The stock market and the paradox of declining risk premiums?

The stock market and the paradox of declining risk premiums?

Philippe Trainar

“Examining the decline in stock values ​​since the beginning of the year in the light of these economic theory lessons, it turns out that this decline is relatively modest and that three sources of important uncertainty that could continue require much stronger stock valuation adjustments or even a stock crash. market. ”(Photo: Adobe Stock -)

Decline since the beginning of the year on both sides of the Atlantic, financial markets are living in times of war in Ukraine and rising interest rates. In this context, Philippe Trainar deciphers the impact on risk premiums

From the lowest point at the beginning of March 2009 to the highest point at the beginning of January 2022, the value of shares in Europe rose by 143% (Eurostoxx 50 index) and by 608% in the United States (S&P 500 index). Since then, the value of shares has fallen by 17% in Europe and by 19% in the United States. Economic theory teaches us that the value of a stock equals the present value of its expected dividends (the so-called Gordon-Shapiro formula). It increases when the market expects higher future dividends, when the risk-free interest rate falls and when the risk premium, which depends on both current uncertainty and aversion to market risk, falls.

Examining the decline in stock values ​​since the beginning of the year in light of these lessons from economic theory, it turns out that the decline is relatively modest and that three sources of considerable uncertainty could ultimately justify a much stronger stock valuation correction or even a stock market crash. Two of these factors are well known to Boursorama readers. We will therefore quote them only for the sake of order.

In fact, the decline in shares correlates exclusively with rising interest rates, especially with rising real components. The purely nominal component, which reflects inflation expectations, has remained broadly unchanged over the period and assumes perfect central bank credibility as real inflation continues to decline beyond their forecasts. As regards real component growth, it remained modest, at around 0.7 to 0.9 percentage points at 30-year rates, with markets betting that central banks would manage to control inflation with negative or weakly positive real interest rates… a challenge.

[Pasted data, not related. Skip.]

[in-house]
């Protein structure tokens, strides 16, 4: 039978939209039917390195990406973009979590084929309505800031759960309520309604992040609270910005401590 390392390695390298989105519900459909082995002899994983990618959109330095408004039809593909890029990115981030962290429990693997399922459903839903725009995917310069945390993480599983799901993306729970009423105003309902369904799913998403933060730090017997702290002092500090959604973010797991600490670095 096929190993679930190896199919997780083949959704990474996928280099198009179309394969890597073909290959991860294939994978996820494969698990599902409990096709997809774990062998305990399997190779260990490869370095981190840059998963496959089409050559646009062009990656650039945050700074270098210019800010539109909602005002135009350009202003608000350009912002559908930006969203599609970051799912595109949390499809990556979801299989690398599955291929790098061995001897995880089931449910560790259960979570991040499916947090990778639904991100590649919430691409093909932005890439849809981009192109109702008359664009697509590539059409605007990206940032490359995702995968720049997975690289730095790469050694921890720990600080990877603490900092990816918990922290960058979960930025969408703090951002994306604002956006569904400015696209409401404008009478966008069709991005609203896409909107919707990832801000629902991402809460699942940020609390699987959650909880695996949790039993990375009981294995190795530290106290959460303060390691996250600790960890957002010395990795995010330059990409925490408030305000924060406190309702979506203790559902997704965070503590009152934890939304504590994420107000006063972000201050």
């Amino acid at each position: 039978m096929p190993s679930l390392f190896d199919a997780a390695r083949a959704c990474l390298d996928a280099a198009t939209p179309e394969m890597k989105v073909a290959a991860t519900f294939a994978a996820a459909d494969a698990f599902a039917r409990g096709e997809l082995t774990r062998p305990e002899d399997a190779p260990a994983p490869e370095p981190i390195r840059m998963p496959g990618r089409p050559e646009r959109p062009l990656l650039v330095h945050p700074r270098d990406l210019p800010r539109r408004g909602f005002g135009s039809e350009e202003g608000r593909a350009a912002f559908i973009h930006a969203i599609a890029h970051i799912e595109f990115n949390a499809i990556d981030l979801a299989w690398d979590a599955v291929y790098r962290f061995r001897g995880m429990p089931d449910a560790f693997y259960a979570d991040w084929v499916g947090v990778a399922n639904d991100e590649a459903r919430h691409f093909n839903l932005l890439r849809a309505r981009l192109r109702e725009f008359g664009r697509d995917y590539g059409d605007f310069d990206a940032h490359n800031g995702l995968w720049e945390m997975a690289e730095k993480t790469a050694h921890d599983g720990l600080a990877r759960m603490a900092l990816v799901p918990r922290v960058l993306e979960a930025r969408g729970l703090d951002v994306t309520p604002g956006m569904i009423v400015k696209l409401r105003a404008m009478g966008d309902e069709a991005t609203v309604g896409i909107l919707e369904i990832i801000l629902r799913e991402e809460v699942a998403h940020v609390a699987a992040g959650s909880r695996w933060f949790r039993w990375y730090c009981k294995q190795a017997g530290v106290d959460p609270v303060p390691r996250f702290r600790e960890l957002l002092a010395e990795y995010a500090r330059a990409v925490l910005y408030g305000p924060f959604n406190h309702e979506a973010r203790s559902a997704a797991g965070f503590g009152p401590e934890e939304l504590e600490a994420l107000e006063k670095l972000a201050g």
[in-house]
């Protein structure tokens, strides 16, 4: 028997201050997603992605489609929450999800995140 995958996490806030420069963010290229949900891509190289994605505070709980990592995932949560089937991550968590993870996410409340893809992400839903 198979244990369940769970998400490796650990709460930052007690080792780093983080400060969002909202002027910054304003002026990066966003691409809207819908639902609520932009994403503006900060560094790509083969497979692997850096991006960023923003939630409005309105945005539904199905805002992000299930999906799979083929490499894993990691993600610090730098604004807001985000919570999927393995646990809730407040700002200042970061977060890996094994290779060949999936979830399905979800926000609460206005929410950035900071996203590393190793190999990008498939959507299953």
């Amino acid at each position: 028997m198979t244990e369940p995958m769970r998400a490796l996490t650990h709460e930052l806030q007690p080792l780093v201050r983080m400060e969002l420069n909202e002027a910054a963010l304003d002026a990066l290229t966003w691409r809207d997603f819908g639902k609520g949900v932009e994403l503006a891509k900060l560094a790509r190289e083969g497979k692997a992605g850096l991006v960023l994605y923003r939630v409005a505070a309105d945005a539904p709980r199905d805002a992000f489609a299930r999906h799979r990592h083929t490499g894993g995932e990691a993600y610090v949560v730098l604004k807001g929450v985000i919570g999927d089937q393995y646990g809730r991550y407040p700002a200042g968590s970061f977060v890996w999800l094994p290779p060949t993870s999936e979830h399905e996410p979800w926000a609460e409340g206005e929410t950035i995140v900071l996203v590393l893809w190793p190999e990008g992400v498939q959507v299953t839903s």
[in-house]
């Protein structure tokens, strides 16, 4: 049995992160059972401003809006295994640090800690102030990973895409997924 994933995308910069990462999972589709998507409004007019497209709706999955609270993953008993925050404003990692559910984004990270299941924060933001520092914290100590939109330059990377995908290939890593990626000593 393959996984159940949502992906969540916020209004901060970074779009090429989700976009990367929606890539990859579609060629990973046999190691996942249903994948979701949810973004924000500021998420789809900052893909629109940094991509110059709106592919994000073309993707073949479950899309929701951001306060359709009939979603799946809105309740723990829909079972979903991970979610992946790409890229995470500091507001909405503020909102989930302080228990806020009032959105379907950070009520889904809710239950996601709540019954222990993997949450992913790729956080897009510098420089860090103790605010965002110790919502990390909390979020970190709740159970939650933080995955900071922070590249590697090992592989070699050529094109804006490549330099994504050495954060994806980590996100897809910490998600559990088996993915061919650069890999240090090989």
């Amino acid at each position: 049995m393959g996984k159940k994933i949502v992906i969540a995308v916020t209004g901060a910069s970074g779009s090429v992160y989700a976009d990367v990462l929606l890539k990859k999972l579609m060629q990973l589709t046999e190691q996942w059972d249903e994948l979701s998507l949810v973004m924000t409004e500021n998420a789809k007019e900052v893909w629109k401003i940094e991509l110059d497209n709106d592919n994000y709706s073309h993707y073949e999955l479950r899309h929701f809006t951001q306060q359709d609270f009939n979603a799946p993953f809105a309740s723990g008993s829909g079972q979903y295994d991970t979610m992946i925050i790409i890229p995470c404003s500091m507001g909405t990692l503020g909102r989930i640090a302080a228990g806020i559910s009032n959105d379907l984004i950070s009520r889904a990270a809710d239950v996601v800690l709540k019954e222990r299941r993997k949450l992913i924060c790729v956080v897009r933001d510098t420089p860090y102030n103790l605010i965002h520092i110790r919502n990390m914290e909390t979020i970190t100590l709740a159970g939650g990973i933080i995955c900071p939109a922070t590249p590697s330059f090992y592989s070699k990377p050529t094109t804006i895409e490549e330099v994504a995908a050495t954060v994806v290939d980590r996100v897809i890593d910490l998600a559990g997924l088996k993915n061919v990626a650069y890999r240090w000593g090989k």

Stock return risk premium

The third factor is less known. This is a risky premium component of stock returns. It has tended to decline since the beginning of the year and at least partially counteract the effects of rising interest rates. This decline in the risk premium is doubly unexpected. On the one hand, the prospect of a less accommodative and credible monetary policy should have encouraged investors to reallocate their investments from risky to non-risky assets, which should have contributed to an increase in the risk premium.

On the other hand, the increase in geopolitical tensions in the world and the war in Ukraine, which have significantly increased economic uncertainty, as all available indicators on the subject show, should have resulted in an increase in the risk premium. The decline in the risk premium since the beginning of the year was probably only possible because the market has doubts about the size of future interest rate increases and prefers to wait and delay the movement of portfolio reallocations towards risk-free assets. .

These factors pose a significant risk to equities, the valuation of which is not only above the risk fundamentals, but is also at the mercy of reassessing the credibility of central banks. At best, if this credibility is confirmed, the risk premium will increase with the reallocation of portfolios towards risk-free assets and the market correction will remain appropriate. In the worst case, if central banks do not manage inflation under the conditions expected by the market and lose their credibility, inflation explodes and with it the level of the risk premium explodes.


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